3. My Minimalist Toiletry Bag
After a year of reducing my cosmetic consumption and researching company ethics, here are the items that make up my minimalist toiletry bag:
- Organic Coconut Oil for face & body wash
- Apple Cider Vinegar (spray bottle diluted with water) for “conditioner” rinse
- Everyone’s Soap for shampoo
- Organic Coconut Oil for face & body moisturizer
- Essential Oils for SO MANY purposes, including scent beautification & stress relief
- Toothbrush, Floss & Tooth polish for oral hygiene
- Moroccan Red Clay Powder for face mask
Not only has reducing my toiletries opened up space in our home, but it has simplified my hygiene routine, and helped me be more authentic in my presentation. Less chemicals and synthetic products in my life has improved my skin health. I am no longer dependent on makeup to feel confident and radiant; I am as I am.
These items are aligned with who I am as a human, animal and Earth rights advocate. I am reassured knowing that the products I use daily are made ethically and as sustainably as possible.
*Note: While we do link the products as affiliates, it does not necessarily mean you should buy them. We simply do this so you can see what we own and use. If you do happen to need some of these (key word need), feel free to purchase–we won’t turn down the affiliate commission. We believe in everything we link regarding their purpose and quality and would never link to sh**y products. But remember, you do not need to purchase anything to become minimalist. We are not in this for the money. Thanks!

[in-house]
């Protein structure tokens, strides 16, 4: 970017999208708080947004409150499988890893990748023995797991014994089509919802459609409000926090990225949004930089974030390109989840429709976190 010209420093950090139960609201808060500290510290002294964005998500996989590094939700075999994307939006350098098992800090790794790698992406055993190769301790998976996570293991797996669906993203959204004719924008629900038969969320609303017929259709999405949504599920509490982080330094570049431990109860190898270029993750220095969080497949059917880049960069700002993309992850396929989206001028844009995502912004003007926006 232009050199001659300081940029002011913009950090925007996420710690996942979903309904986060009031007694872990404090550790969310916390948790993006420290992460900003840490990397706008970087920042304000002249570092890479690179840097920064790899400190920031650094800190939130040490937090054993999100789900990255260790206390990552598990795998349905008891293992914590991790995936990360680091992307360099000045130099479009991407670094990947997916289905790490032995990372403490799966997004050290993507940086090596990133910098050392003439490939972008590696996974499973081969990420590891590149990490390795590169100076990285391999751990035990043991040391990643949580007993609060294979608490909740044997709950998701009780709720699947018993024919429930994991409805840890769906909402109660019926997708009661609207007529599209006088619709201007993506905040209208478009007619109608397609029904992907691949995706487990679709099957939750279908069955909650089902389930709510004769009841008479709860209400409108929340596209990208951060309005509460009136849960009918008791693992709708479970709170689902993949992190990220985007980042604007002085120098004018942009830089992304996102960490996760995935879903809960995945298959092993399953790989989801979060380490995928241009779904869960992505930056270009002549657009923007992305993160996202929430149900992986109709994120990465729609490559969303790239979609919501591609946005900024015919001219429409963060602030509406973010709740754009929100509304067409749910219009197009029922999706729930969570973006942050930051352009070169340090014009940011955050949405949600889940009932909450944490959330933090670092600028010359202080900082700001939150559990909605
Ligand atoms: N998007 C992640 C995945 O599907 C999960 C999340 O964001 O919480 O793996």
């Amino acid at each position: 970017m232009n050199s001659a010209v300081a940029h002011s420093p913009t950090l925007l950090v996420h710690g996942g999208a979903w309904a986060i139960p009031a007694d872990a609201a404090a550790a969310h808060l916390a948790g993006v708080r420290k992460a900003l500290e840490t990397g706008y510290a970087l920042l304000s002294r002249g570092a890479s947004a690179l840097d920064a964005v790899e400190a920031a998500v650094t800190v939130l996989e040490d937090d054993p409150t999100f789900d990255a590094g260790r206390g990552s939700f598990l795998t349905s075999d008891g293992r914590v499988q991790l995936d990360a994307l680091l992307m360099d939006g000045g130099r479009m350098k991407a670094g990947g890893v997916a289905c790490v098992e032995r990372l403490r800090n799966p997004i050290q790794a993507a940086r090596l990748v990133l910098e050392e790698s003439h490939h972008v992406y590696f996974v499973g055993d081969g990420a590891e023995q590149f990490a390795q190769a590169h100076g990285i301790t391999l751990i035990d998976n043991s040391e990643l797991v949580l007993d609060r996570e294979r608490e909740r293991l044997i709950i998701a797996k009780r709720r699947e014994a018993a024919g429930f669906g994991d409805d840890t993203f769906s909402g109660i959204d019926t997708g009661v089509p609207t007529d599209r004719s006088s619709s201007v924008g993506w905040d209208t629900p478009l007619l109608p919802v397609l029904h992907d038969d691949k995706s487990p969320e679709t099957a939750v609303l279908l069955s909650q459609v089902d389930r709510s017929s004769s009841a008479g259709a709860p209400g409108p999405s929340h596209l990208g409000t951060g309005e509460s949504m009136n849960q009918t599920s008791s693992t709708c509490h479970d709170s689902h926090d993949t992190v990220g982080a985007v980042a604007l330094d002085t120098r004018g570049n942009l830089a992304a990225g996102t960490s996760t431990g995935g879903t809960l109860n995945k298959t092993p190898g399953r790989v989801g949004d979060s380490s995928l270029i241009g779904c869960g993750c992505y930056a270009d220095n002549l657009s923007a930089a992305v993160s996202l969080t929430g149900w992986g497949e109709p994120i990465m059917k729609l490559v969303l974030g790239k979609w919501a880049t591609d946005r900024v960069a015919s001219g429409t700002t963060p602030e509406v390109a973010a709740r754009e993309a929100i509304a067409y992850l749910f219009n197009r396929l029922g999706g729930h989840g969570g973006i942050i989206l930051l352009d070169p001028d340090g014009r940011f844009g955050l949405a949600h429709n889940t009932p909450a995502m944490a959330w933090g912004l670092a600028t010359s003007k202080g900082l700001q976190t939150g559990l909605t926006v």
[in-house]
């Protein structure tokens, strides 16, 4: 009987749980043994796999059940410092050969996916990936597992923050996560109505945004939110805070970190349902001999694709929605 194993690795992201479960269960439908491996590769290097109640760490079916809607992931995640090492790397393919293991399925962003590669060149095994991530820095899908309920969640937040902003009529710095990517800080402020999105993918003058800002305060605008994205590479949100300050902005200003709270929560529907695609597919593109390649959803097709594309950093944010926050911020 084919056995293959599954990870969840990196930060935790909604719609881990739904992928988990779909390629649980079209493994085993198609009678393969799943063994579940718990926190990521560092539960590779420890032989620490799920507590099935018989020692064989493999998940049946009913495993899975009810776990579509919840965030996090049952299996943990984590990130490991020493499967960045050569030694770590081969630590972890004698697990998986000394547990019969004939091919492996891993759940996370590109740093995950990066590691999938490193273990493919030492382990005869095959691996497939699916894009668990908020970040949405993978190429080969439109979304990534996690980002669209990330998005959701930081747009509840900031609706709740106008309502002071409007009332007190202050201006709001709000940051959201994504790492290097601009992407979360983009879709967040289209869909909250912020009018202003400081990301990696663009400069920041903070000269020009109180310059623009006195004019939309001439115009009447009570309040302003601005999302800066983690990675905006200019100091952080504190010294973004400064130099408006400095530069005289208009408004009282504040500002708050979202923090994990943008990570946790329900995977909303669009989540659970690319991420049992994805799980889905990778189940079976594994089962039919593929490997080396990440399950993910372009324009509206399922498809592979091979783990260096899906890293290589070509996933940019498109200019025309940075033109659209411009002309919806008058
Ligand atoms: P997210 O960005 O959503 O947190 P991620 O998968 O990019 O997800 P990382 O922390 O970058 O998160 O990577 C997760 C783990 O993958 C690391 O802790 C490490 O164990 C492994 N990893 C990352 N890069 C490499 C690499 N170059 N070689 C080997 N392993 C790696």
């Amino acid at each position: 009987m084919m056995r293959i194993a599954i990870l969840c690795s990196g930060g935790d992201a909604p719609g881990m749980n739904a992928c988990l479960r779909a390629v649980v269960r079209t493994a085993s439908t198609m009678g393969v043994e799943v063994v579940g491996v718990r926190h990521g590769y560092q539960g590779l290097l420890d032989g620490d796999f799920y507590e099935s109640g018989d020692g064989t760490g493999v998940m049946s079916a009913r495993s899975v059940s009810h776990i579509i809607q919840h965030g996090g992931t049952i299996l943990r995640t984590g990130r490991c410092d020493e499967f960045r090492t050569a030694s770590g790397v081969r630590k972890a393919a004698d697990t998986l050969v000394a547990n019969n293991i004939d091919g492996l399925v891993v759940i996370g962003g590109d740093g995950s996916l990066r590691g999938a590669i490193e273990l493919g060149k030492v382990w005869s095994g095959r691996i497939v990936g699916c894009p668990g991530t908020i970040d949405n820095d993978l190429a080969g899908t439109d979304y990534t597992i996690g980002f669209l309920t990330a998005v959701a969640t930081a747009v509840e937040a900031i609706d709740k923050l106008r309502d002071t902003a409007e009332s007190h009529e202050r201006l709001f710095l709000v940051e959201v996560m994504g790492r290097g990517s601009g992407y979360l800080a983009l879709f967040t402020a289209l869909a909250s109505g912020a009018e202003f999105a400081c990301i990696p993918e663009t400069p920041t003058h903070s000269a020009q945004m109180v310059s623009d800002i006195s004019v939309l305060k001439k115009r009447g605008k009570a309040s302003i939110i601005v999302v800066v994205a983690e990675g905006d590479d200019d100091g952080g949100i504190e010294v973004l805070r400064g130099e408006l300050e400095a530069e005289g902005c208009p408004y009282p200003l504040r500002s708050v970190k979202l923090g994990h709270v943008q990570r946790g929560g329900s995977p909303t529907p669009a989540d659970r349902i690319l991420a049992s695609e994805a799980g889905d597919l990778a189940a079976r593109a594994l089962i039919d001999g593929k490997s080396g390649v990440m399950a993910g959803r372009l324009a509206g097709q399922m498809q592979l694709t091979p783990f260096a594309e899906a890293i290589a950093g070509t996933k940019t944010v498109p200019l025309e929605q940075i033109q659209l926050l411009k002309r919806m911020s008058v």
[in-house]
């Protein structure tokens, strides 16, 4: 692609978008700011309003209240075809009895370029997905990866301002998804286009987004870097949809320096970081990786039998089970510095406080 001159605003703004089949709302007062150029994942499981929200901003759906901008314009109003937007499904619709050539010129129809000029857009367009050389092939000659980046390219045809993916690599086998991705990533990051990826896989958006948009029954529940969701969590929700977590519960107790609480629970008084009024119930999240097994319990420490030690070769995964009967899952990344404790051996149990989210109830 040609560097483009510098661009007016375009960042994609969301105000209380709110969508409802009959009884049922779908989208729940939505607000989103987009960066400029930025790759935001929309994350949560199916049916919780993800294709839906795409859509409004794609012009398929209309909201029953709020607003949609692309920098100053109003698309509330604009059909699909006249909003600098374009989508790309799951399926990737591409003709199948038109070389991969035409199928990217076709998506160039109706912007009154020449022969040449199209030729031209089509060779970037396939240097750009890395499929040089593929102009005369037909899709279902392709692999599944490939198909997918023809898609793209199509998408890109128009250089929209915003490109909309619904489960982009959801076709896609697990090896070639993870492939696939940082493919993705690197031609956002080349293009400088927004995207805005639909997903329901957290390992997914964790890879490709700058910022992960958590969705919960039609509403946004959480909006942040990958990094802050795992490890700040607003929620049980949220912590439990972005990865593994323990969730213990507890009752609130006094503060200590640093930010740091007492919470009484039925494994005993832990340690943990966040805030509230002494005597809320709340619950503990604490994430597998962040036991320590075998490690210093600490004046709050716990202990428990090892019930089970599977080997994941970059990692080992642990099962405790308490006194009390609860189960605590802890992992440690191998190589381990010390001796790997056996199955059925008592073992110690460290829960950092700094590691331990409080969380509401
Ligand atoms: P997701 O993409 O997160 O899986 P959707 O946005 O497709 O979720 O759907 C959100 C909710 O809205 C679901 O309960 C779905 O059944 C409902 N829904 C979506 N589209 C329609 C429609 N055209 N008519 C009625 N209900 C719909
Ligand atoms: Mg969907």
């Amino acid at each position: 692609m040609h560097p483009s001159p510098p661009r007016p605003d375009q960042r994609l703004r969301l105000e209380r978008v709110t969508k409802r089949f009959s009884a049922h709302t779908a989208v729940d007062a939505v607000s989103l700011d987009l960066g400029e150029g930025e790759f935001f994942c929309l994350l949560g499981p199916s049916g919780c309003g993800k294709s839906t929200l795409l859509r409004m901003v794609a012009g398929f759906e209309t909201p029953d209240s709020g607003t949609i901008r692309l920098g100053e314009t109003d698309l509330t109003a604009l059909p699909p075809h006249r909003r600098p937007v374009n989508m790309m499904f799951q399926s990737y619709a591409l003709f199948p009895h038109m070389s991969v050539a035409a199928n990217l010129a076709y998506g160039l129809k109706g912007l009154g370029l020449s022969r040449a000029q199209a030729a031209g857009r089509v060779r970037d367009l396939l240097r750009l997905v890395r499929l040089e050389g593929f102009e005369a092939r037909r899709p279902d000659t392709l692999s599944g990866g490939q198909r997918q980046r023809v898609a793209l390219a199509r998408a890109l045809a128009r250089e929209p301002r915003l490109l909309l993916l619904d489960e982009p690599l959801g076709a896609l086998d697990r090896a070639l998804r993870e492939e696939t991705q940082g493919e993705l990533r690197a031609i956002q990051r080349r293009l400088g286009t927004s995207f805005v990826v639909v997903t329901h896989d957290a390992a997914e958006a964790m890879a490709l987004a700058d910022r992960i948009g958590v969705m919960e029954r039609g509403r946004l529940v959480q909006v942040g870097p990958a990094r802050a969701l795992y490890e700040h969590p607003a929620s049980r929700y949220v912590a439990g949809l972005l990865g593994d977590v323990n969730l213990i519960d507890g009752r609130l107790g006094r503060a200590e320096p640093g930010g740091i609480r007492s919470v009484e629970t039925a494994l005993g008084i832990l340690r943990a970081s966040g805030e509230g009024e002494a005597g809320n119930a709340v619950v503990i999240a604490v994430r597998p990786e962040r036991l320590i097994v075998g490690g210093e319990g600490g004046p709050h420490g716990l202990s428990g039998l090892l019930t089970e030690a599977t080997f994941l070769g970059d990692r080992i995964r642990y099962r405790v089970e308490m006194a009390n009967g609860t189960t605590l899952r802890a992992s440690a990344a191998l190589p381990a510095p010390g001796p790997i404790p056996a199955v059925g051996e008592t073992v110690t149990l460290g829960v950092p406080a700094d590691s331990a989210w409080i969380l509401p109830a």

How To Start
If you have already begun the process of minimizing, you will understand that it is a constant, sometimes uncomfortable but very rewarding process. The following three suggestions work across all facets of minimizing and downsizing.
1. Set a clear intention behind every behavior
You might find that certain parts of your routine do not have any apparent value. Somehow they snuck into your routine but fail to serve you or your community.
Gently and lovingly remove those behaviors from your daily life, allowing space or replacing them with meditation, journaling, yoga, or other mindful routines.
2. Ask questions, do research and hold yourself accountable
You might find that certain items you consume are not aligned with your self and community ideals and wellbeing. Gently and lovingly remove those products from your toiletry bag or find new alternatives that are aligned with your values.
3. Look inside yourself
We are constantly surrounded by opinions and lists: Formulas for weight loss, ways to become more beautiful and attain sexual prowess, what to wear in the fall, winter, spring, and summer. It is easier to read someone’s prescription than travel deeply within oneself searching for understanding.
Easier is not always better.
You are whole, you are enough, and you have the wisdom of insert something very meaningful here.
Be well, friends!